The jewelry designer who’s selling #MeToo necklaces online explains herself.

The Jewelry Designer Who’s Already Selling #MeToo Necklaces Online Explains Herself

The Jewelry Designer Who’s Already Selling #MeToo Necklaces Online Explains Herself

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Oct. 20 2017 12:03 PM

The Jewelry Designer Who’s Already Selling #MeToo Necklaces Explains Herself

“When #MeToo started gaining currency, I was like, ‘I need to get on the ball on this quickly.’ ”

Me Too Lariat Necklace by Adorina. 100% of profits will be donated to RAINN (Rape Abuse Incest National Network) from sales of this necklace.
Me Too Lariat Necklace by Adornia.

Adornia

How soon is too soon to cash in on the latest social justice hashtag? A month? Two months? (Um, never?) They don’t exactly teach this stuff in business school.

The #MeToo movement, through which women have shared their stories of sexual harassment and assault, is only five days old, but it already exists in trendy-necklace form: On Wednesday the jewelry line Adornia debuted the Me Too Lariat Necklace in its online store. When I called up Moran Amir, the designer behind the piece, she told me she thought by rolling out the design so quickly she’d be ahead of the curve.

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Amir’s jewelry company sells a line of lariats, each one featuring a word or phrase. When she first came up with the design, she started with stuff like “love” and “XO”; she’s recently found success with more politically tinged terms like “nasty,” “woke,” and “fake news.” (Sarah Huckabee Sanders, presumably, is not the target customer.) “After the election I just kind of felt the calling to speak my mind more and have the jewelry be more of a reflection of my political beliefs and my feminist beliefs,” Amir told me. The necklaces are listed for $44.

But why #MeToo, and why so soon? “When #MeToo started gaining currency, I was like, ‘I need to get on the ball on this quickly’ because I felt like I lost momentum with ‘nasty,’ ” Amir said. She had letters available from other necklaces, so on Monday she sprang into action, creating a prototype with a factory in New York, getting it photographed, and listing it on her website. It was all ready to go by Wednesday when Amir’s publicist sent out a press release announcing the necklace. That’s when the backlash started: A few outraged tweets called the necklace things like “problematic and gross,” which led to outraged blog posts and a piece in the New York Post.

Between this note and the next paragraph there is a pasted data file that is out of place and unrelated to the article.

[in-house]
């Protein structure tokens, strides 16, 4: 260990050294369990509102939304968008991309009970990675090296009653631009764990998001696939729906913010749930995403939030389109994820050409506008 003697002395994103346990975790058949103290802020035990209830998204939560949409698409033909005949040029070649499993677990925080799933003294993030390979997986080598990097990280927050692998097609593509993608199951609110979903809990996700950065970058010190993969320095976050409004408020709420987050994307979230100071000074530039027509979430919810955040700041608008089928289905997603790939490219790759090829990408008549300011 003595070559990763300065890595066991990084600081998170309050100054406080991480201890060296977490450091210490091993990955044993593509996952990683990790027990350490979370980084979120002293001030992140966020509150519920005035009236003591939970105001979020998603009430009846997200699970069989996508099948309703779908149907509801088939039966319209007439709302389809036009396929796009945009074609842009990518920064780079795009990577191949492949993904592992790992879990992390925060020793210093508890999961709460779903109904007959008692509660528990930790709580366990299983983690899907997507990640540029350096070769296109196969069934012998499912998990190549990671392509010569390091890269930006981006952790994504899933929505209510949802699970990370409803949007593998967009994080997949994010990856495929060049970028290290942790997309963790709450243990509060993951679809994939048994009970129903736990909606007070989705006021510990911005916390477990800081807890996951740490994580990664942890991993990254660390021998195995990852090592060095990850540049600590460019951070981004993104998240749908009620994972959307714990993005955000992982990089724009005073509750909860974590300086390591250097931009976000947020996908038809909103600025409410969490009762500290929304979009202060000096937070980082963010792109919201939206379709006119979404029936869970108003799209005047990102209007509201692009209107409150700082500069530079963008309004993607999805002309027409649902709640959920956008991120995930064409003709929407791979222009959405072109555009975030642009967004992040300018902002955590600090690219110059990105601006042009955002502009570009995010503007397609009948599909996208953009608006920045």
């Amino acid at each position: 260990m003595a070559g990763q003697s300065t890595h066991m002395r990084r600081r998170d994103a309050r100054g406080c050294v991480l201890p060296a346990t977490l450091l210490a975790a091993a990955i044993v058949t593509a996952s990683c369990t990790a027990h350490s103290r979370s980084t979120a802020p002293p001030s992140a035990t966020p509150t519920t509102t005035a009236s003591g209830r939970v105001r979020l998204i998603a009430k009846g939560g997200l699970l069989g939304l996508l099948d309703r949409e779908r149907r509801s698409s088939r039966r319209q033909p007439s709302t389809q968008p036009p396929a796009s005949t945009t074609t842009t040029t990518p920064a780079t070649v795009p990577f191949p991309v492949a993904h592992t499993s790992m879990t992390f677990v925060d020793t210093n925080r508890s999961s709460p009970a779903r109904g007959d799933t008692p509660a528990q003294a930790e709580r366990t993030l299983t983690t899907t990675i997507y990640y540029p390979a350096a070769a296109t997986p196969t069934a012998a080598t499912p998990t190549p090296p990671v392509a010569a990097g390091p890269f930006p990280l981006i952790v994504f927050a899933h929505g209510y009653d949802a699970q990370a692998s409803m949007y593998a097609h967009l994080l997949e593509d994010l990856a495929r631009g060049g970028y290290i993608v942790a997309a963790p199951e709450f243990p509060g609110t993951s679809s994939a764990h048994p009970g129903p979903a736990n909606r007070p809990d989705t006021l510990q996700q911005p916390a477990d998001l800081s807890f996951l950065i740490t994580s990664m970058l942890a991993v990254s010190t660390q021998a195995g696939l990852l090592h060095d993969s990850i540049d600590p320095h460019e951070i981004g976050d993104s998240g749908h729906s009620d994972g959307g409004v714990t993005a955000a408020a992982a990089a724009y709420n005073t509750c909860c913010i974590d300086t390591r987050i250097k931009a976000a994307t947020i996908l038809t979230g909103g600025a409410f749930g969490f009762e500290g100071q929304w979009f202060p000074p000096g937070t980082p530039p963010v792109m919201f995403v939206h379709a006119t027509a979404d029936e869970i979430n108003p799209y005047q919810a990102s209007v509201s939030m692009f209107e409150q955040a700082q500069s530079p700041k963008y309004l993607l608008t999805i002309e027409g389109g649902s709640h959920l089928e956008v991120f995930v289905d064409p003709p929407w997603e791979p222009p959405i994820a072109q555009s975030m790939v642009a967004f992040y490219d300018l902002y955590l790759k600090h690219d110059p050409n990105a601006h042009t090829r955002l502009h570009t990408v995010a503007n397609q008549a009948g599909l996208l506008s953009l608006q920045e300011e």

The reaction took Amir by surprise. She thought she was doing something empowering. Adornia is a small, female-owned company, she stressed, one that just landed its first national account, Nordstrom. “I don’t want people to think I’m profiting off of their pain because that’s definitely not what I’m doing,” she said. “There are tons of women out there in social media, including myself, who are victims of abuse and share and openly talk about it as a coping mechanism and want to unite with other women. And that’s the intention of this necklace. It’s not to turn this movement into an Urban Outfitters collectors’ piece.”

As a concession to the criticism, Amir decided to donate 100 percent of profits from the necklace to the Rape, Abuse & Incest National Network. (The company normally donates 10 percent of profits on the lariats to female-focused charities.) But otherwise, Amir is sticking by the necklace and her right to sell it: “It’s important for women I think for this product to be in the market now, not in a few months.”

The truth is someone was going to appropriate #MeToo sooner or later. In the same week it rose to prominence may seem particularly fast, but is this necklace any worse than all the other clothes and accessories that purport to be political? Besides, even the act of telling your #MeToo story on Facebook or Twitter means contributing more information about yourself to a company that sells you as its product. No matter how powerful we find it, #MeToo comes with plenty of late-capitalist baggage.

Besides: Feminism may be used to sell T-shirts, but hey, maybe those T-shirts are subtly selling feminism.

At any rate, Amir’s instinct that some women would want to start empowering their necks right away turned out to be right. After we spoke Wednesday, she emailed me Thursday to report, “We saw several orders come through last night, so I am glad it is resonating with some!”